The man behind this plan (shown in the article below) is

Kevin Butler,

the founder & driving force behind BLAZEAID.


Vigilante firefighter league forming across rural Victoria amid fears authorities won’t stop blazes



· AUGUST 28, 2014 9:00PM

Kevin Butler on his Kilmore East farm. He is part of a group of farmers threatening to start their own fire fighting outfit. Picture: Rob Leeson

A VIGILANTE firefighter league is uniting across rural Victoria as farmers declare they are fearful government authorities will do nothing to stop a blaze from wiping out their animals and land this summer.

The state’s Fire Services Commissioner Craig Lapsley has called for unity but the farmers have vowed to plough ahead with their plan after losing faith in the Country Fire Authority.

Rural land holders are spending up to $15,000 each to “armour up” with fire trucks, radios and protective clothing so they can form teams to beat the CFA and police to a threatening blaze before it gets out of control.

Negotiations are underway with sponsors including insurance companies and equipment suppliers.

One man behind the plan, Kevin Butler, said farmers appreciated the work of CFA volunteers, but he is fed up with systemic failures he blames largely on government red tape.

“We’ve gone through so much misery and suffering for several years because of the impotence of the CFA. We’re not backing down,” Mr Butler said.

“We are taking charge of our own destinities because clearly the government, through the CFA, is not looking after country people like they look after people in the city.”

An alarmed Mr Lapsley has been in talks with the Victorian Farmers Federation and angry property owners across the state, with farmer firefighter plans underway across a number of groups in the Grampians, and central and northern districts.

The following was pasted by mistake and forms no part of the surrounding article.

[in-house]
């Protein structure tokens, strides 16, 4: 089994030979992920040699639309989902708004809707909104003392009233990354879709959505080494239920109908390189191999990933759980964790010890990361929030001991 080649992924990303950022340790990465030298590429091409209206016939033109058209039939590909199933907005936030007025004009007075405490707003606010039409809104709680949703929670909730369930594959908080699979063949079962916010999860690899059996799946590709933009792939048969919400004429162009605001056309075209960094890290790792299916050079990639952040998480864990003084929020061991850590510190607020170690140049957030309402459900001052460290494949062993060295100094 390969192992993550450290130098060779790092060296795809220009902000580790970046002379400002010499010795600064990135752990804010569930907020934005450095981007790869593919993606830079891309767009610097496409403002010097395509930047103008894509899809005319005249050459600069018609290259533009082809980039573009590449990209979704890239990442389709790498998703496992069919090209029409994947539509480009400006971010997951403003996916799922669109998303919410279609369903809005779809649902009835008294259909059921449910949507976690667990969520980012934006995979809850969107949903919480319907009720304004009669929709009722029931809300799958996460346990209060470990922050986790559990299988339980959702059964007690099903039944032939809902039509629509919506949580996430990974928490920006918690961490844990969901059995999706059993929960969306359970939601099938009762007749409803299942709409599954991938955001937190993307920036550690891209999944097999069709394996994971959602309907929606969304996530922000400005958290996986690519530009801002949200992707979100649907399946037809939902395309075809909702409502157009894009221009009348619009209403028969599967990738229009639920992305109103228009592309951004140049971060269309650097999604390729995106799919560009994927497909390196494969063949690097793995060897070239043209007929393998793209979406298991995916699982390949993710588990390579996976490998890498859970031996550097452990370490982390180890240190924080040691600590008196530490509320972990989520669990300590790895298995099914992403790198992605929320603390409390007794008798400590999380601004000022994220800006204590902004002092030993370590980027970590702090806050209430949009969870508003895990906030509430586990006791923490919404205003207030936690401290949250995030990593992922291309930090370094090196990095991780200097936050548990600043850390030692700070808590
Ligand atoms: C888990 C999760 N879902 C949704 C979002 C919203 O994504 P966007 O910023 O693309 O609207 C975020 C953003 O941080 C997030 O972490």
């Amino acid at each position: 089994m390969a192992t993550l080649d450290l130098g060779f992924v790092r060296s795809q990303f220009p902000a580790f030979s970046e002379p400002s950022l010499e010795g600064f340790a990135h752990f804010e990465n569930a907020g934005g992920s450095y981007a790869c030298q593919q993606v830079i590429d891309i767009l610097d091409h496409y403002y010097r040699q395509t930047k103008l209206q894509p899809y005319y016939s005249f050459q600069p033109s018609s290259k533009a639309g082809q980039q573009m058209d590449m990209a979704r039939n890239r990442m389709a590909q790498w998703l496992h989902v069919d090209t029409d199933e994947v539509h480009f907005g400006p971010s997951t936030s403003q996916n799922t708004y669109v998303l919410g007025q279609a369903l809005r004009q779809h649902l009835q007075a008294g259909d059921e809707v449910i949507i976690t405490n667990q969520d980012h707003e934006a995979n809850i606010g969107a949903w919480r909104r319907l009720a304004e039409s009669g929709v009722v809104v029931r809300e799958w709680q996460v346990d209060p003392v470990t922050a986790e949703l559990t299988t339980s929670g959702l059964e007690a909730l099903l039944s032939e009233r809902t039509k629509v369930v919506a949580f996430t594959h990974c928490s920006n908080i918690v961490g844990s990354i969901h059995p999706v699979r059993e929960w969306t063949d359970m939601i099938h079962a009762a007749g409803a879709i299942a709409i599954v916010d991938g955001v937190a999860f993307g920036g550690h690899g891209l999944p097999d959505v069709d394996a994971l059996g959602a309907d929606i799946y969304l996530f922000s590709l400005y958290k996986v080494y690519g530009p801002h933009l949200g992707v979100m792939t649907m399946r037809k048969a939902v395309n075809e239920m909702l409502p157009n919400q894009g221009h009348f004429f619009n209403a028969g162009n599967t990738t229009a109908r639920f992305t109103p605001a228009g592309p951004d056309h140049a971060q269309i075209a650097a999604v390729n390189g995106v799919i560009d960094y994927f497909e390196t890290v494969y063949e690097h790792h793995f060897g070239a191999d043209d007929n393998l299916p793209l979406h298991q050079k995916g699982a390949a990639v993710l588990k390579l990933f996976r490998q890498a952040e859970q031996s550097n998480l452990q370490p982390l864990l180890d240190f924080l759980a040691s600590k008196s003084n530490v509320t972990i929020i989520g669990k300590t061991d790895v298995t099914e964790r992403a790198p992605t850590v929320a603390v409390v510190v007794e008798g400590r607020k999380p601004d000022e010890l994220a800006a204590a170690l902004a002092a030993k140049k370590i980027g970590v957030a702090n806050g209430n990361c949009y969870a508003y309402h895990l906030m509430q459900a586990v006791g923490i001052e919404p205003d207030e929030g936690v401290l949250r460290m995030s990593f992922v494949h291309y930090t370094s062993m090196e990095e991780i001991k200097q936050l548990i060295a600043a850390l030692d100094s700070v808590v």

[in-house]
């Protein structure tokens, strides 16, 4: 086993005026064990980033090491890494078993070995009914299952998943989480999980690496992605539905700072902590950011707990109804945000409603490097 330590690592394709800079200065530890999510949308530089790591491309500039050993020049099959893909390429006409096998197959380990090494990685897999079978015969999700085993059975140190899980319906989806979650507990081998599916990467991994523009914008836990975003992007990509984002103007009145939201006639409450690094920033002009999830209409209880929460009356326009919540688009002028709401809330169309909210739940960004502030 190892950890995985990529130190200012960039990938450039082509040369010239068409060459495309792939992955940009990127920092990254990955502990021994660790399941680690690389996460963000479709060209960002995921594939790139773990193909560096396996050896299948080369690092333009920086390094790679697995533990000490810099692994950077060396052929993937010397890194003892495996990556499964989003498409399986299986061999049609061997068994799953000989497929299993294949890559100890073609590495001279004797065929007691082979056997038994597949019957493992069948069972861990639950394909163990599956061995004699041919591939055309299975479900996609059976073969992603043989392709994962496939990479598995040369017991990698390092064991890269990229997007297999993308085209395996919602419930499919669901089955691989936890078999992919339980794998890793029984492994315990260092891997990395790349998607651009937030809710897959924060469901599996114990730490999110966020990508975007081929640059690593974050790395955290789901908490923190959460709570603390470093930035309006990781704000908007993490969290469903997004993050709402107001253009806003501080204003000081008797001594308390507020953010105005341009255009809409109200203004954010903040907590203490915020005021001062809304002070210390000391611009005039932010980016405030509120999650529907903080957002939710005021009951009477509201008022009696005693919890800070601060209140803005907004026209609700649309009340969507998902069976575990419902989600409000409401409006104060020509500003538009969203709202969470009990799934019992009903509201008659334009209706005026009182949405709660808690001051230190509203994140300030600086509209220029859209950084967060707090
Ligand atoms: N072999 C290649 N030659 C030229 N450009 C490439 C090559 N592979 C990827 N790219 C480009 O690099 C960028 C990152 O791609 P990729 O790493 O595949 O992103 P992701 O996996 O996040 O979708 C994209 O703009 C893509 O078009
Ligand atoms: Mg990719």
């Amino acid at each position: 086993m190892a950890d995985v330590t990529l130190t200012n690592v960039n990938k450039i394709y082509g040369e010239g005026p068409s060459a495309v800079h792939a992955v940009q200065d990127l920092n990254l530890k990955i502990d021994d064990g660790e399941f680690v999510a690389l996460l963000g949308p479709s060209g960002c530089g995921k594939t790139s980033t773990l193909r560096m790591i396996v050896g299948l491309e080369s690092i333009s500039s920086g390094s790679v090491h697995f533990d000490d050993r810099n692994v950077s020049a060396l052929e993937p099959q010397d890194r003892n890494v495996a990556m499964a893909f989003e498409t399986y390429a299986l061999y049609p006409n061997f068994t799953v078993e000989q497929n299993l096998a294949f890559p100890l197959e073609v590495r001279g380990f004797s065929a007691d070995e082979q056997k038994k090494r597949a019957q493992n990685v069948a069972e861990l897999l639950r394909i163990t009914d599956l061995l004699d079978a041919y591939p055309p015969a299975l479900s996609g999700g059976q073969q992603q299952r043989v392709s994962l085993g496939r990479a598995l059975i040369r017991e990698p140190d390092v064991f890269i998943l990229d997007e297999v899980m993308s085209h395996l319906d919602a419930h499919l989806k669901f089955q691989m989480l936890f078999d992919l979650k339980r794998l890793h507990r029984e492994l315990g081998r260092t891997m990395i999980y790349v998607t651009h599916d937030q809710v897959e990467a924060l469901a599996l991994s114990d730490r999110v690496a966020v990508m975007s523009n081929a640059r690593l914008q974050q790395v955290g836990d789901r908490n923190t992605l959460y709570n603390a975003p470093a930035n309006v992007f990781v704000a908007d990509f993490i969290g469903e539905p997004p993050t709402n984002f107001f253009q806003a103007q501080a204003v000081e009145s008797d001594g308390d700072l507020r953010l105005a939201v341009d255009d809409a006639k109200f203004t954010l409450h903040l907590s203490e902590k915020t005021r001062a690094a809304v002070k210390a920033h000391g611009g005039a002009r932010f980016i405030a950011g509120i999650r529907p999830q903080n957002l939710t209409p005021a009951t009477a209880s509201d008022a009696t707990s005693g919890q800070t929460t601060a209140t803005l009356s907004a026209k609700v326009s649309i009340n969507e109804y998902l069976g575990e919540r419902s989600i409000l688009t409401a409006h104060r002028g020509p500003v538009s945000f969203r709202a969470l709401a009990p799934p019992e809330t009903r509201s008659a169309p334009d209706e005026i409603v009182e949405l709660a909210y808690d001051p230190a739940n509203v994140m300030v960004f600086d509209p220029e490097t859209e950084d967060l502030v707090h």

Mr Lapsley warned groups to “be careful” and ensure they are “integrated with and not in competition” with existing emergency responders.

“If we’ve got a gap (in the system) lets walk up to it and address it,” he told the Herald Sun.

“They need to still work with the CFA, don’t go off by themselves — lets work with them.”

Since the Black Saturday Royal Commission, the CFA has declared its top priorities are to protect human life and communicate information to the public.

That means that during some battles, trucks have been on standby near homes and townships, while livestock, paddocks, sheds and fences are left without CFA protection.

Daraweit Guim farmer Tom McDonell lost 9000 sheep during the February Mickleham-Kilmore blaze and said the emotional impact had been traumatic.

Mr McDonell was stopped by authorities from returning to his smouldering property and said the CFA’s failure to also protect farming infrastructure and land had left businesses in a “dire” financial state.

Like many neighbouring families, generations of the McDonells have volunteered with the CFA — but Mr McDonell now believes the future of fire fighting lies with landholders with local knowledge of back roads, wind conditions and fire behaviour.

Mr Butler, who is also the founder of disaster recovery charity Blaze Aid, said he hopes trial groups will be fire ready by this summer.

Their target response time will be five to 20 minutes — which they say will prevent them from being stopped by police road blocks — and they will communicate via a phone tree, social media and radio.

“We are supporting families who have equipment to help neighbours and suppress a fire before it becomes a mega fire,” he said.

The organisers are still in talks with their neighbours and face some opposition.

Some farmers told the Herald Sun they have serious concerns about the insurance risks and believe many questions need to be answered before they will sign on to any league.

Mr Lapsley said he understood the community’s concerns and would direct CFA leaders: “To make sure that they (fire fighters) see it through the farmer’s eyes, that it’s not just the house that needs protecting.”